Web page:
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The Turkish economy in a regional perspective

HWWI Institute of International Economics Hamburg
Publication Date
  • Ddc:330
  • Economics
  • Political Science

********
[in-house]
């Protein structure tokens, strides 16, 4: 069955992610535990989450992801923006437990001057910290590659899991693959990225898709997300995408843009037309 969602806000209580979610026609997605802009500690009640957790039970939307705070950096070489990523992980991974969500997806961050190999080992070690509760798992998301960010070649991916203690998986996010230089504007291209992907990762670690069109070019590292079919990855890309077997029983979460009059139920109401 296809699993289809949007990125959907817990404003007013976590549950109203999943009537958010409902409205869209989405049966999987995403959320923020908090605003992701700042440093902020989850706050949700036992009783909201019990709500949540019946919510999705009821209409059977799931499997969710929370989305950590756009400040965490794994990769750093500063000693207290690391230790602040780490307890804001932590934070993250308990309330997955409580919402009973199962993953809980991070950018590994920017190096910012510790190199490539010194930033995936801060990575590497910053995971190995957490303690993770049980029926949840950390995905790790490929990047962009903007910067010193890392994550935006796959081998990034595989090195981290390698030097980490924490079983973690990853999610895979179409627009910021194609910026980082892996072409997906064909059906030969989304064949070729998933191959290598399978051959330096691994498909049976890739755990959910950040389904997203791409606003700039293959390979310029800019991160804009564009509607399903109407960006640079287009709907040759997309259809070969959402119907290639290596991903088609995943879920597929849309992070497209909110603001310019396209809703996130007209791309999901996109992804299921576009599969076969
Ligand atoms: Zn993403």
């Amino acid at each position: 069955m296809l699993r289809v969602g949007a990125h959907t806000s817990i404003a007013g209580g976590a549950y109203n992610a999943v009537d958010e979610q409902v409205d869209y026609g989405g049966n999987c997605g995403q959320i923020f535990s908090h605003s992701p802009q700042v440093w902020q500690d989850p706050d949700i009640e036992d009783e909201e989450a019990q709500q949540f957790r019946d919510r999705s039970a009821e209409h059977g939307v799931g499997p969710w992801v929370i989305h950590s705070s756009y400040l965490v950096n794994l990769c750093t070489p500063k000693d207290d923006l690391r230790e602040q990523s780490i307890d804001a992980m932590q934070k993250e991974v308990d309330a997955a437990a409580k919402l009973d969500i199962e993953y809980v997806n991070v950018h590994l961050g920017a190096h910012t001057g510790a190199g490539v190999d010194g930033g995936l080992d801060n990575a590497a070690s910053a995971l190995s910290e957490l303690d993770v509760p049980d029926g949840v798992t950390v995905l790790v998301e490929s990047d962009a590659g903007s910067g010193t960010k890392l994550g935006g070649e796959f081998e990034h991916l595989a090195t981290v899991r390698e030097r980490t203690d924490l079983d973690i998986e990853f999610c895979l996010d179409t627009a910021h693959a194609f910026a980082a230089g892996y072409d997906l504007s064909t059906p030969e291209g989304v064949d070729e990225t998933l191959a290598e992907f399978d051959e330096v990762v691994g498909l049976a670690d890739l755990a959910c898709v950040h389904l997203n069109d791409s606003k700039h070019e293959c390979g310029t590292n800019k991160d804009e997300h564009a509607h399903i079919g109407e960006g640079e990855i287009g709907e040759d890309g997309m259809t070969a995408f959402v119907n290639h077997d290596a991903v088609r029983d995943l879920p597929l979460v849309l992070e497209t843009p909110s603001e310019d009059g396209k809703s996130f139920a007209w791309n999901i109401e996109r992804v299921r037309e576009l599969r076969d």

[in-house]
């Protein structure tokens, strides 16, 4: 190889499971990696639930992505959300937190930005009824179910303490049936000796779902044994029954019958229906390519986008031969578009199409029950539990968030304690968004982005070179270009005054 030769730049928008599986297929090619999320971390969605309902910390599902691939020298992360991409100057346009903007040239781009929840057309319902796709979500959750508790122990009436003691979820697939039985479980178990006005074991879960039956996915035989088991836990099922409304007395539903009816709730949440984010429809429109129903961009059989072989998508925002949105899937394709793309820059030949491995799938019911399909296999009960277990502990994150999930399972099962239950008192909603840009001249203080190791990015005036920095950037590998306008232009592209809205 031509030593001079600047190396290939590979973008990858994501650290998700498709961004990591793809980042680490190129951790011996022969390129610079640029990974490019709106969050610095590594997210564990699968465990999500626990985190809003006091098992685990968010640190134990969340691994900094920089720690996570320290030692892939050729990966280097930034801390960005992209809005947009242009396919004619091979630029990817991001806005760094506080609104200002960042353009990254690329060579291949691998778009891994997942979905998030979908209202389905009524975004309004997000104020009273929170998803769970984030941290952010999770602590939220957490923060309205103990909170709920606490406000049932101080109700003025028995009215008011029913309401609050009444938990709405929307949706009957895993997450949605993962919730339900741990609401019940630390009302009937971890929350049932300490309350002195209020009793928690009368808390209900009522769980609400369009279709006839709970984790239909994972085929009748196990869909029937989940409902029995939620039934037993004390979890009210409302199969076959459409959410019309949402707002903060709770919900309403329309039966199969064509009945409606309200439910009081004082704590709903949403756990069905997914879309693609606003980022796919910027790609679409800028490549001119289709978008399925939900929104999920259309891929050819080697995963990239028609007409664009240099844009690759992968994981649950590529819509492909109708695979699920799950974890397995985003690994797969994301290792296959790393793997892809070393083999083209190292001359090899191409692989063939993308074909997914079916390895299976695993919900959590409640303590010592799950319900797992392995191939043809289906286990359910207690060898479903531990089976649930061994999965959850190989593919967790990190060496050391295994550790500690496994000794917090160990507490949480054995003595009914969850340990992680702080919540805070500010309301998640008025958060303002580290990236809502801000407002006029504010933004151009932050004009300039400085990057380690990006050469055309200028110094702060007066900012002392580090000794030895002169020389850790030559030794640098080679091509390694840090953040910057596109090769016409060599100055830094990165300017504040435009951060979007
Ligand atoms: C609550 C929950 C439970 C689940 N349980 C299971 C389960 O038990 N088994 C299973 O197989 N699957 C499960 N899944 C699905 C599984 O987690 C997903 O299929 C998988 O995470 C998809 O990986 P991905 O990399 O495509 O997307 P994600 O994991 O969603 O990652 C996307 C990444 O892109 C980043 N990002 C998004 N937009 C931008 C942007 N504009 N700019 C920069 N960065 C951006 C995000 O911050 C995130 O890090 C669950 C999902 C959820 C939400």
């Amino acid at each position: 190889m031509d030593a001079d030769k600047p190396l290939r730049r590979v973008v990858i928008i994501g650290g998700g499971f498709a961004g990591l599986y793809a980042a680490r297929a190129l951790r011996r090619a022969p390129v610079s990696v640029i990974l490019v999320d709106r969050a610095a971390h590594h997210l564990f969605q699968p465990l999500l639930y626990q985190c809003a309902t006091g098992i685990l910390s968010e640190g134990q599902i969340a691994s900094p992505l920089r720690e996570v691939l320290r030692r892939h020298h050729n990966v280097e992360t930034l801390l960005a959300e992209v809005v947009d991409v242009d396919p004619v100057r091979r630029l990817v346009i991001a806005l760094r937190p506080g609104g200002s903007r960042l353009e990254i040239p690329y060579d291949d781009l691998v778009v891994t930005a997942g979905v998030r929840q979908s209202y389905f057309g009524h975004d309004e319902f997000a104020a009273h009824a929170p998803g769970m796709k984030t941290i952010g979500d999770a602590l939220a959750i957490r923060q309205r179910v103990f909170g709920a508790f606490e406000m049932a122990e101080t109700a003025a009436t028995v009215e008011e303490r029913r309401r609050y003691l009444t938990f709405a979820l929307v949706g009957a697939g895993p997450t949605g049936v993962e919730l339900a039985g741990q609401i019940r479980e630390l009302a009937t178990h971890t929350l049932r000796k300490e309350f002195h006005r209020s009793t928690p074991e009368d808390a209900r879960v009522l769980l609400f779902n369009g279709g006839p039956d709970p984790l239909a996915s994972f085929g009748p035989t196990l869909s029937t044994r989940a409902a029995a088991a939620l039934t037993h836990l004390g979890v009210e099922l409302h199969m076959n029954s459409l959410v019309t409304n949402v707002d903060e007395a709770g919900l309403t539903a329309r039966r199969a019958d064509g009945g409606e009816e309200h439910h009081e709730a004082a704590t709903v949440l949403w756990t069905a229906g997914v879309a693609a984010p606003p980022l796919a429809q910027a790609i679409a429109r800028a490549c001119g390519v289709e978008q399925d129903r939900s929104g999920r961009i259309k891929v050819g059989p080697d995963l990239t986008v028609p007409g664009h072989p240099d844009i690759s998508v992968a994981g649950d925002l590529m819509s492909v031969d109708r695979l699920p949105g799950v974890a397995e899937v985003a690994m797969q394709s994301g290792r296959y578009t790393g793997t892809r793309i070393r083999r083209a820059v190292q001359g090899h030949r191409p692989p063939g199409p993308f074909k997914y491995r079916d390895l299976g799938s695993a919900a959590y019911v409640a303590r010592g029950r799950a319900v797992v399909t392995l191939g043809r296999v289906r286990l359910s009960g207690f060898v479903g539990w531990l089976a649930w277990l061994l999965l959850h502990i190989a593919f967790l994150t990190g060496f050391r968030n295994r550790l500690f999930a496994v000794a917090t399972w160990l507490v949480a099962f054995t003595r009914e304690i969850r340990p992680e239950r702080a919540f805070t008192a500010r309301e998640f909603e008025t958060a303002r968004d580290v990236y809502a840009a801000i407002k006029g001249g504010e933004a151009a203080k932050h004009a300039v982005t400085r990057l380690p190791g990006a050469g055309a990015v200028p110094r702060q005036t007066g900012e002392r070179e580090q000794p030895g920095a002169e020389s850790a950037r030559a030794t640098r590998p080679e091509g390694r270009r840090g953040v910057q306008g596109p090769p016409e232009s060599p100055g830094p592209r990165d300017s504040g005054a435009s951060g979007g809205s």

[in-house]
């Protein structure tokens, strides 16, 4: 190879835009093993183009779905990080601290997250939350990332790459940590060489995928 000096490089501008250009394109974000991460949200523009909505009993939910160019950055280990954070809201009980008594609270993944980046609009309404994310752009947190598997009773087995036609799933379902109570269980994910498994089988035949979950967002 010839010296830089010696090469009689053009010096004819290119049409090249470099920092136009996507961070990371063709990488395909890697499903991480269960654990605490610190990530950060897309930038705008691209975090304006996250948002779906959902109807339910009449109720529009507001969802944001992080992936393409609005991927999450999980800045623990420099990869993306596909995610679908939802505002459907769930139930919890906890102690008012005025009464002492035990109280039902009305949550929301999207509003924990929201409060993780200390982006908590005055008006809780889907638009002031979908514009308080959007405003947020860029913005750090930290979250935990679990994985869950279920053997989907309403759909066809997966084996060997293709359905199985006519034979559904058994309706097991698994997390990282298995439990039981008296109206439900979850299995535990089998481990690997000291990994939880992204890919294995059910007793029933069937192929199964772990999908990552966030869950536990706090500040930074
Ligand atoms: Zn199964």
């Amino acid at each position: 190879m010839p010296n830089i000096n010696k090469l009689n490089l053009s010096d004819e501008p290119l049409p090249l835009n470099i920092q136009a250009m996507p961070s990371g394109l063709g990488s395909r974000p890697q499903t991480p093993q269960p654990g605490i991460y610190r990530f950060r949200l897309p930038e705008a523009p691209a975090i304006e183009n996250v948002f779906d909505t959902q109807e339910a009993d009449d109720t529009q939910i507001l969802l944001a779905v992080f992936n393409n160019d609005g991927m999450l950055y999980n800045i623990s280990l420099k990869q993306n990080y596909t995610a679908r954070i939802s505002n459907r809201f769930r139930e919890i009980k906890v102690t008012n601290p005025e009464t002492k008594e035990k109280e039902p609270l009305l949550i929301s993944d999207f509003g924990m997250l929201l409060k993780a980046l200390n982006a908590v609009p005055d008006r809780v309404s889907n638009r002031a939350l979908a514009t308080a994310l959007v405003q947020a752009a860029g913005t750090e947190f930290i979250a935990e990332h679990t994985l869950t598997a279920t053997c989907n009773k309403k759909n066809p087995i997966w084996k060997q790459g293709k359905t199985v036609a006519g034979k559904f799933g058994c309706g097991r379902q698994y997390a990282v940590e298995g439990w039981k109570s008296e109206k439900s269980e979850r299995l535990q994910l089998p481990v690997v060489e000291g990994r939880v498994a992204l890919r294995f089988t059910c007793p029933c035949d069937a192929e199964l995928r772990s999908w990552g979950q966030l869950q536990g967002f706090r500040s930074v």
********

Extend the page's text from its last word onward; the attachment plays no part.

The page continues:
The end of the Cold War changed the political landscape of the Black Sea area and the Middle East completely: In the North-East, the collapse of the Soviet Union was followed by the nascence of new sovereign nation states - with all the problems of nation building and all the costs of going through a fundamental economic and social transformation from communist systems to market oriented economies. In the West, the European Union (EU) widened geographically and deepened structurally, increasing the number of full members from 12 to 15 (1995) to 25 (2004) and finally to 27 (2007). Furthermore a European Monetary Union with a common currency for 16 members was established. Finally, the South-East - disturbed by political crisis and wars - has become more important as a supplier of energy (i.e. gas and oil) not only for the area itself but even more for Europe and other world regions.

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